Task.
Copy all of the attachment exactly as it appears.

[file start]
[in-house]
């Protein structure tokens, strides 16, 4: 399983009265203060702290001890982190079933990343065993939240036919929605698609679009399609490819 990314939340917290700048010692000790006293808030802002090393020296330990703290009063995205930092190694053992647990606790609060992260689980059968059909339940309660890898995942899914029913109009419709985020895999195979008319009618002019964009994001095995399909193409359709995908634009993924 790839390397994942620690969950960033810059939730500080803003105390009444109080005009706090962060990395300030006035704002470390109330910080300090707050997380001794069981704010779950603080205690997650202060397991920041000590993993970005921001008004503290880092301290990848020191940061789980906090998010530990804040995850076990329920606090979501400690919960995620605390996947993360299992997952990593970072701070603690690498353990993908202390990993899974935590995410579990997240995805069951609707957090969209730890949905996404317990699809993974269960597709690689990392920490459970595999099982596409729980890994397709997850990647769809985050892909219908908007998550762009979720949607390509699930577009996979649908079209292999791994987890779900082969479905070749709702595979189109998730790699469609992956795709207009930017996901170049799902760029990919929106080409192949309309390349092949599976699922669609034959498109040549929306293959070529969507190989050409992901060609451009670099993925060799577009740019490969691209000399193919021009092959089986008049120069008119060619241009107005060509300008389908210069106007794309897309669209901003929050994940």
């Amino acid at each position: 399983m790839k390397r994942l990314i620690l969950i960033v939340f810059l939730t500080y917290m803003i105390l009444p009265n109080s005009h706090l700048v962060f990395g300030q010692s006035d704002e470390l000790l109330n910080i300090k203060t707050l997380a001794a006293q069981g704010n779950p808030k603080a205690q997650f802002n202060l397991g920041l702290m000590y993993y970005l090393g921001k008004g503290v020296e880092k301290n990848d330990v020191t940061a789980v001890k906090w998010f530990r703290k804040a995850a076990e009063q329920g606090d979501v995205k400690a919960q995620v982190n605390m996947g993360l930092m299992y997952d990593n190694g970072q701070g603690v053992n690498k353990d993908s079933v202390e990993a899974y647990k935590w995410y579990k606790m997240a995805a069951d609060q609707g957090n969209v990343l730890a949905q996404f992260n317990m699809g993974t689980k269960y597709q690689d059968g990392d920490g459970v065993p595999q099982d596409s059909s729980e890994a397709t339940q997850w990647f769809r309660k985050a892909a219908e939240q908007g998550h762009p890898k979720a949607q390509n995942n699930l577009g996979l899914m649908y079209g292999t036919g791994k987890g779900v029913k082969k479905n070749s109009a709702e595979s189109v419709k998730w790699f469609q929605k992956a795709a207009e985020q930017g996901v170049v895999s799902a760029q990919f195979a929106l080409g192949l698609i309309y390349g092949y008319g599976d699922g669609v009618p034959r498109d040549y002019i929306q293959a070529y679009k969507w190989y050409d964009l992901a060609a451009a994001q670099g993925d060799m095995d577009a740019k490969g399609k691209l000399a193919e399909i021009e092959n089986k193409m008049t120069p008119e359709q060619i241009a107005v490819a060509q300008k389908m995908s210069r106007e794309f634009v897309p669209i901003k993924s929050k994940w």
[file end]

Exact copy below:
[in-house]
């Protein structure tokens, strides 16, 4: 399983009265203060702290001890982190079933990343065993939240036919929605698609679009399609490819 990314939340917290700048010692000790006293808030802002090393020296330990703290009063995205930092190694053992647990606790609060992260689980059968059909339940309660890898995942899914029913109009419709985020895999195979008319009618002019964009994001095995399909193409359709995908634009993924 790839390397994942620690969950960033810059939730500080803003105390009444109080005009706090962060990395300030006035704002470390109330910080300090707050997380001794069981704010779950603080205690997650202060397991920041000590993993970005921001008004503290880092301290990848020191940061789980906090998010530990804040995850076990329920606090979501400690919960995620605390996947993360299992997952990593970072701070603690690498353990993908202390990993899974935590995410579990997240995805069951609707957090969209730890949905996404317990699809993974269960597709690689990392920490459970595999099982596409729980890994397709997850990647769809985050892909219908908007998550762009979720949607390509699930577009996979649908079209292999791994987890779900082969479905070749709702595979189109998730790699469609992956795709207009930017996901170049799902760029990919929106080409192949309309390349092949599976699922669609034959498109040549929306293959070529969507190989050409992901060609451009670099993925060799577009740019490969691209000399193919021009092959089986008049120069008119060619241009107005060509300008389908210069106007794309897309669209901003929050994940």
């Amino acid at each position: 399983m790839k390397r994942l990314i620690l969950i960033v939340f810059l939730t500080y917290m803003i105390l009444p009265n109080s005009h706090l700048v962060f990395g300030q010692s006035d704002e470390l000790l109330n910080i300090k203060t707050l997380a001794a006293q069981g704010n779950p808030k603080a205690q997650f802002n202060l397991g920041l702290m000590y993993y970005l090393g921001k008004g503290v020296e880092k301290n990848d330990v020191t940061a789980v001890k906090w998010f530990r703290k804040a995850a076990e009063q329920g606090d979501v995205k400690a919960q995620v982190n605390m996947g993360l930092m299992y997952d990593n190694g970072q701070g603690v053992n690498k353990d993908s079933v202390e990993a899974y647990k935590w995410y579990k606790m997240a995805a069951d609060q609707g957090n969209v990343l730890a949905q996404f992260n317990m699809g993974t689980k269960y597709q690689d059968g990392d920490g459970v065993p595999q099982d596409s059909s729980e890994a397709t339940q997850w990647f769809r309660k985050a892909a219908e939240q908007g998550h762009p890898k979720a949607q390509n995942n699930l577009g996979l899914m649908y079209g292999t036919g791994k987890g779900v029913k082969k479905n070749s109009a709702e595979s189109v419709k998730w790699f469609q929605k992956a795709a207009e985020q930017g996901v170049v895999s799902a760029q990919f195979a929106l080409g192949l698609i309309y390349g092949y008319g599976d699922g669609v009618p034959r498109d040549y002019i929306q293959a070529y679009k969507w190989y050409d964009l992901a060609a451009a994001q670099g993925d060799m095995d577009a740019k490969g399609k691209l000399a193919e399909i021009e092959n089986k193409m008049t120069p008119e359709q060619i241009a107005v490819a060509q300008k389908m995908s210069r106007e794309f634009v897309p669209i901003k993924s929050k994940w």